Sheetflow Construction Erosion and Sediment Control

October 6, 2019

Construction Entrance Fail

This is a 30 + acre site with one access point, this one. If this was my project, I would have specified a tire wash with an asphalt exit to the street. The tire wash would have been long enough for two tire rotations, have high pressure, low volume nozzles located such that all tire surfaces were sprayed. This system would also have an on-board, treatment polymer injection system to keep the tire wash water relatively clean. I would have specified that the water be tested for turbidity daily, measured at 50 NTUs or less. Since the water is classified as “process water”, I would have required it to be tested for metals and other contaminants, then hauled to an appropriate disposal facility.
Photo: David Jenkins

October 4, 2019

Broken Waterline

Broken 16 inch waterline. Fortunately, all of the muddy water was contained in a 72″ storm pipe with a valve. Water was then pumped to a Chitosan-enhanced Sand Filtration (CESF) system for treatment to 5 NTUs for discharge to a creek. Knowing this project was going to be constructed over several winter seasons, we specified the CESF system in the contract.
Photo: David Jenkins

March 8, 2019

Curb Inlet Protection

According to the Minnesota Stormwater Manual:

“Inlet protection devices intercept and/or filter sediment before it can be transported from a site into the storm drain system and discharged into a lake, river, stream, wetland, or other waterbody.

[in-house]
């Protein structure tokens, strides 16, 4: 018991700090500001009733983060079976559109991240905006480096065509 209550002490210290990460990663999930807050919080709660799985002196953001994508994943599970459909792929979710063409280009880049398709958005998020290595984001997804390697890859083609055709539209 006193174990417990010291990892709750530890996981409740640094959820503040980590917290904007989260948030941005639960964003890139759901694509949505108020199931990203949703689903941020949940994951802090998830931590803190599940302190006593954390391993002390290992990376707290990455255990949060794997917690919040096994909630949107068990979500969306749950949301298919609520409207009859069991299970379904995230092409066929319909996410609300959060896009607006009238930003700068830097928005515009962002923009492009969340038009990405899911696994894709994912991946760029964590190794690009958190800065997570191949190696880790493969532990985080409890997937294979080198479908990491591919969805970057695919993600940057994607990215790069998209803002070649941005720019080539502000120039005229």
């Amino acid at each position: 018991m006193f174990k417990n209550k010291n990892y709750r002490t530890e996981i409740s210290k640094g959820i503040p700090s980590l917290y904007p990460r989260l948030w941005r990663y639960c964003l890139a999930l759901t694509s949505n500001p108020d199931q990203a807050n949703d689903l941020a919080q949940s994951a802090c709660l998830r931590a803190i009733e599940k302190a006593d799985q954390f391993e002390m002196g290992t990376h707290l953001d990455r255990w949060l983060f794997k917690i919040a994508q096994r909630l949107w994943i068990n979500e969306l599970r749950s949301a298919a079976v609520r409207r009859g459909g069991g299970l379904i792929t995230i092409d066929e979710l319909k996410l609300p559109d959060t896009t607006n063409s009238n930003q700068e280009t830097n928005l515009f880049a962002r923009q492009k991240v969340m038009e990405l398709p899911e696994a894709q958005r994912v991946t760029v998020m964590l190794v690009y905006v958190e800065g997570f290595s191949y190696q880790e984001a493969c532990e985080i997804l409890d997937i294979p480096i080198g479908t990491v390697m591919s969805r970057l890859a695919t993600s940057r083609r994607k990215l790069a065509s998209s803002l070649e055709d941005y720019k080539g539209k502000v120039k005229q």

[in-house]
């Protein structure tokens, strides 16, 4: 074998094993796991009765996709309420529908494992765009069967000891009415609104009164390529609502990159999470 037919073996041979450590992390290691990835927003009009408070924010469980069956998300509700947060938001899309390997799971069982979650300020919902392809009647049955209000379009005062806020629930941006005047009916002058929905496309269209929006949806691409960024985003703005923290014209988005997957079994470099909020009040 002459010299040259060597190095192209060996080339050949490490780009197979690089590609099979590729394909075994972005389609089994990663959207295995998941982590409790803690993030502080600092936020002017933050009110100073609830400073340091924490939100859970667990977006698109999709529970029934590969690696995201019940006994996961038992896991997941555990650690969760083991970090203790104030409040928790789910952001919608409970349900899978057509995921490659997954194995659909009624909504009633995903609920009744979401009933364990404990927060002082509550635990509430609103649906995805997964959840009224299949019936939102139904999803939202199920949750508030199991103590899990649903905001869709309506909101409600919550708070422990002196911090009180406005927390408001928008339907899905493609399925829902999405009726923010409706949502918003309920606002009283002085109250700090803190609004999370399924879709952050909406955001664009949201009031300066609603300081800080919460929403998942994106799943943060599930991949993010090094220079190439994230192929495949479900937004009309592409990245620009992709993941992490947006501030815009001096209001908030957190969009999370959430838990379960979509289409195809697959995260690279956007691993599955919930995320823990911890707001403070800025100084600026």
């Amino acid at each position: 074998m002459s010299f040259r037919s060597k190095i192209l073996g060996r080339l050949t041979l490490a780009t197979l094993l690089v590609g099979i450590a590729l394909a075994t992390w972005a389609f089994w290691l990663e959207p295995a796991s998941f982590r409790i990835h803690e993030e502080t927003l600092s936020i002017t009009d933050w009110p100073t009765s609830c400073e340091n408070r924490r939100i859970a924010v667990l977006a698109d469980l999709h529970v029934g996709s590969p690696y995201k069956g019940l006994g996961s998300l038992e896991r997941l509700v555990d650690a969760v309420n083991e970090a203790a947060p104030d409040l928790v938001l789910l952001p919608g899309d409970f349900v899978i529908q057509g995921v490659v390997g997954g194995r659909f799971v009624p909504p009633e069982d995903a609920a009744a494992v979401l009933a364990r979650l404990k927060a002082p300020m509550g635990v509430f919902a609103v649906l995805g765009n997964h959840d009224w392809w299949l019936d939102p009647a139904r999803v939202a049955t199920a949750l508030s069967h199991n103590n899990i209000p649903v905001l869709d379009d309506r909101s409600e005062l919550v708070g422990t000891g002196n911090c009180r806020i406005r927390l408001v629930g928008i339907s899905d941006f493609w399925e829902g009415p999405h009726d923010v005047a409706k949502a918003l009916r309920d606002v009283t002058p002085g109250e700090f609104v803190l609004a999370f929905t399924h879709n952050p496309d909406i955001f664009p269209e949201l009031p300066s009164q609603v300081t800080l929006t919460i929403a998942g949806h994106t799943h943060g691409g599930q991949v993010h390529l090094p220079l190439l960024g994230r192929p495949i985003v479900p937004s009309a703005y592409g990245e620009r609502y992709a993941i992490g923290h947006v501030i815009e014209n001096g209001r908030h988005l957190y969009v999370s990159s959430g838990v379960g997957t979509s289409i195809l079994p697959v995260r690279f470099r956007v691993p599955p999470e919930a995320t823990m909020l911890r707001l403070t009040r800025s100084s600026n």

These devices also keep sediment from filling or clogging storm drain pipes, ditches, and downgradient sediment traps or ponds.

Inlet protection may also include placement of a barrier to create a bypass of an inlet transferring flow downstream to a sediment trap, basin, or other inlet discharging to a non-critical area.”

Nothing wrong with sediment control BMPs, as they are necessary tools in an effective erosion and sediment control system.  However, these do not “filter” sediment. 

When properly installed, these allow for ponding of water which allows larger sediment to settle out, keeping it out of the storm system.  This is a good thing, but doesn’t necessarily prevent water quality non-compliance.   

I do like this statement in the manual : “Caution: To the extent feasible, erosion prevention practices such as stabilization are preferred to sediment control practices.”

In my world, where we have to meet a turbidity effluent limit of 25 NTUs, stabilization and stormwater management are the primary methods used to meet strict turbidity limits.  

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